Christian: Gone Girl by Gillian Flynn. It’s fantastic. I learned more about the mind of a woman from that one book than I did from half a dozen failed relationships. Also, it sold about a gazillion copies and the movie ripped up Hollywood. I’d never have to work again.

Renee: I was going to say Gone Girl, because it’s one of those books you just can’t get out of your head, but even more haunting was The Handmaid’s Tale, by Margaret Atwood. I think I wish I’d written almost everything I’ve read by her. She’s brilliant.

Also, kind of wish I wrote Fifty Shades of Grey, but better, and only for the money.

What about you? Any book you’ve read recently (or long ago) that you wish you’d written?

 

Take Us Away

Christian had this idea that you guys might enjoy knowing a few of our favorite things. Maybe he was wrong, but we’re going to tell you anyway. Since it’s summer, when most people embark on holidays and gloriously awful family vacations, let’s all share our favorite holiday destination. Personally, I can’t afford a holiday, but let’s play along just the same.

Katrina: Hahahahahahahaha. Vacation? You’re hilarious.

Here’s a holiday destination for you: My living room, after the children have gone to bed, with a glass of bourbon sweating on the coffee table and something mind-numbing on the TV. Heaven.

Tony: Mountains. We like a good couple of days to day-hike and stay in a cabin with a view. Our current number one spot to visit next is the redwoods in California.

Liam: This one is easy… Okracoke Island North Carolina. Specifically, Howard’s Pub. The place isn’t what it was back when Buffy Warner, the original owner, was alive, but I still love the place. I will carry so many good memories of that most delightful spot for the rest of my life.

Peter: There are plenty of places I’d like to go, of course, but camping is a favourite. We go at least once a year and have a week in a field with food, drinks, and books. It’s also a great time to get some writing done (if you’ve read my story ‘21’ you may not want to go camping any time soon, though).

Christian: London is a great place to visit. Not such a great place to live, with all the noise, pollution, inflated prices and danger. I spent a long time in China, so I’m going to go for Pingyao, a little ancient village in Shanxi province not too far (in China terms) from Beijing. Most of the big cities in China have been modernised, which is probably a good thing, Pingyao hasn’t. It’s like walking through a film set. The whole place has a massive wall built around it, cars are mostly banned, and the local delicacy is Pingyao beef, which is a bit like corned beef. There’s even a beef museum there. A beef museum!

Renee: I don’t go on holiday, so I guess my favorite destination is right here at home. I’d love to go camping as often as I did as a kid. We’re in “cottage country” so there are a ton of great spots, some of which aren’t too touristy. But it doesn’t really matter where I go, as long as it’s quiet and relatively mosquito free. I’d rather avoid bears too.

You know what? I’ve never been to the Maritimes, but that’s on my bucket list, so while I’m not sure if it’ll be my favorite destination once I’ve gone, I’ll say it’s number one right now.

Mike: I’ve been lucky. Not everyone has walked down the Grand Canyon, and walked up again. More people have visited Pompeii, which is magical in a different way. There you swim through heat and stone into a deeper past. I’m usually not a fan of revisiting places, but Pompeii and America in general would tempt me. America especially. From early childhood I’ve fantasised about the early days of the ‘Wild West’. A lot of Liverpool kids did, to the extent of playing cowboys and Indians wearing World War II gasmasks found abandoned on railway sidings.  But first things first. The holiday destination this year is a cruise. Not because I’ve joined the pink jumper and cavalry twill brigade, fox trotting on giant floating cities. My dad was a Chief Officer in the Merchant Navy, and at fifteen I trained to become a ship’s cook intending to follow in his footsteps. Life took me by the scruff of the neck and threw me in a different direction, but I’ve never lost the urge to go to sea. Trouble is, I’m too old to be a ship’s cook now, and so the only way I’m going to ride the waves is via a cruise. During World War II he was on Atlantic Convoys, and several times did the Murmansk route. We’re off on a smallish ship to Iceland, which is somewhere between the two. A pilgrimage, you may say.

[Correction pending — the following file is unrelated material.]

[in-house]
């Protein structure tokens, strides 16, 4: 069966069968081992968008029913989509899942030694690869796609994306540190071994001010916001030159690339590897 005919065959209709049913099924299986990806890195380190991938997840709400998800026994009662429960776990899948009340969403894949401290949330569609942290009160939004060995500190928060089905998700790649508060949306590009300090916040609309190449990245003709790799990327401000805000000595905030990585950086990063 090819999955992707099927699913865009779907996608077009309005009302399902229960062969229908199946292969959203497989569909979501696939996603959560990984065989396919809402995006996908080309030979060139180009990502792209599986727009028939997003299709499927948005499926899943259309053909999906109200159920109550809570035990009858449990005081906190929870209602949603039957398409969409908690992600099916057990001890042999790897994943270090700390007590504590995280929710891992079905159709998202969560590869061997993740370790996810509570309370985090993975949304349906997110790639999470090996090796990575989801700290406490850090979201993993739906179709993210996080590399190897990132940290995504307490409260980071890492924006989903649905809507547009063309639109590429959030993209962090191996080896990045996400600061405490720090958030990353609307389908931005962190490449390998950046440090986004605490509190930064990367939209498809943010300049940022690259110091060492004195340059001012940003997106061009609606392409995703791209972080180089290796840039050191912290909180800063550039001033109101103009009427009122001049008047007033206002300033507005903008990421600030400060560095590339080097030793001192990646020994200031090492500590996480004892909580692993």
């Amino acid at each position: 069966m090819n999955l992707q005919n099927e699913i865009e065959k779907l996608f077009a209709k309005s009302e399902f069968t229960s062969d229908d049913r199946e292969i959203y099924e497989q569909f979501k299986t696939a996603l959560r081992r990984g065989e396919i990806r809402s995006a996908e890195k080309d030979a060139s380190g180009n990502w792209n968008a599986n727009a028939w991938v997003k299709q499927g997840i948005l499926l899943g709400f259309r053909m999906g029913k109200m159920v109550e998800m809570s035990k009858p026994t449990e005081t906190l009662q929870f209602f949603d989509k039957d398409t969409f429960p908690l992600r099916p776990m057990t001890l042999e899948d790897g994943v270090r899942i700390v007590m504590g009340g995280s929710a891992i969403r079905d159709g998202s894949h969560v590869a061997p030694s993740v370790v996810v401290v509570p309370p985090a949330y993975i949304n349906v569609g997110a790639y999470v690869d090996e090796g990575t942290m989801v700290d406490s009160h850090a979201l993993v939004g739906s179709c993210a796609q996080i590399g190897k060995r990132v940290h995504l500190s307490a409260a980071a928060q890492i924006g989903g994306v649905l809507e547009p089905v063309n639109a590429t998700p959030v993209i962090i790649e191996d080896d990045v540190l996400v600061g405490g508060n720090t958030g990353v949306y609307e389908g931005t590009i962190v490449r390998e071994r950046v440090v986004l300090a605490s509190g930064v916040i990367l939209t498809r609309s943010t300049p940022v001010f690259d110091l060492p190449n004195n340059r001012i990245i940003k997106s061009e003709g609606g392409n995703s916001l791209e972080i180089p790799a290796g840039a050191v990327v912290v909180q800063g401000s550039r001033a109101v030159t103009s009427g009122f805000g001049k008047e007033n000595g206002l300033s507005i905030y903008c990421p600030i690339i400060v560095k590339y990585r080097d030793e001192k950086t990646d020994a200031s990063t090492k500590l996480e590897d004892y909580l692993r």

Your turn. Any holiday destinations you’d recommend? What about places you wish you never visited? We’d love to hear the story behind those.

June’s Deviant News and Books

What’s up with the Dolls this month? Well, it’s pretty quiet, but that doesn’t mean we don’t have something for you.

Last month, Michael Keyton released Anthony Trollope: Power, Land and Society 1847 – 1980

31154185_10156148952966777_2708272631576002560_nTrollope was no deviant. He was though a writer and describes a world long gone. As such, there is much to learn from him. And if you don’t feel the urge to read all of his forty-seven books, you can read just this one. It may even persuade you to give him a go. Failing that, check out Alan Rickman’s first starring role as Obadiah Slope in The Warden – key snippets available on YouTube.

One of Trollope’s last books, The Fixed Period reveals his vision of the 1980’s; one still dominated by steam and landed power. The British Empire remains intact, ruling unchallenged in lieu of America, which has fragmented. It explains the title of this book. For Trollope, landed power and its politics controlled the future. He could not foresee—or didn’t want to—any alternative. The sci-fi aspects of The Fixed Period are risible. His exploration of Euthanasia is, on the other hand, profound.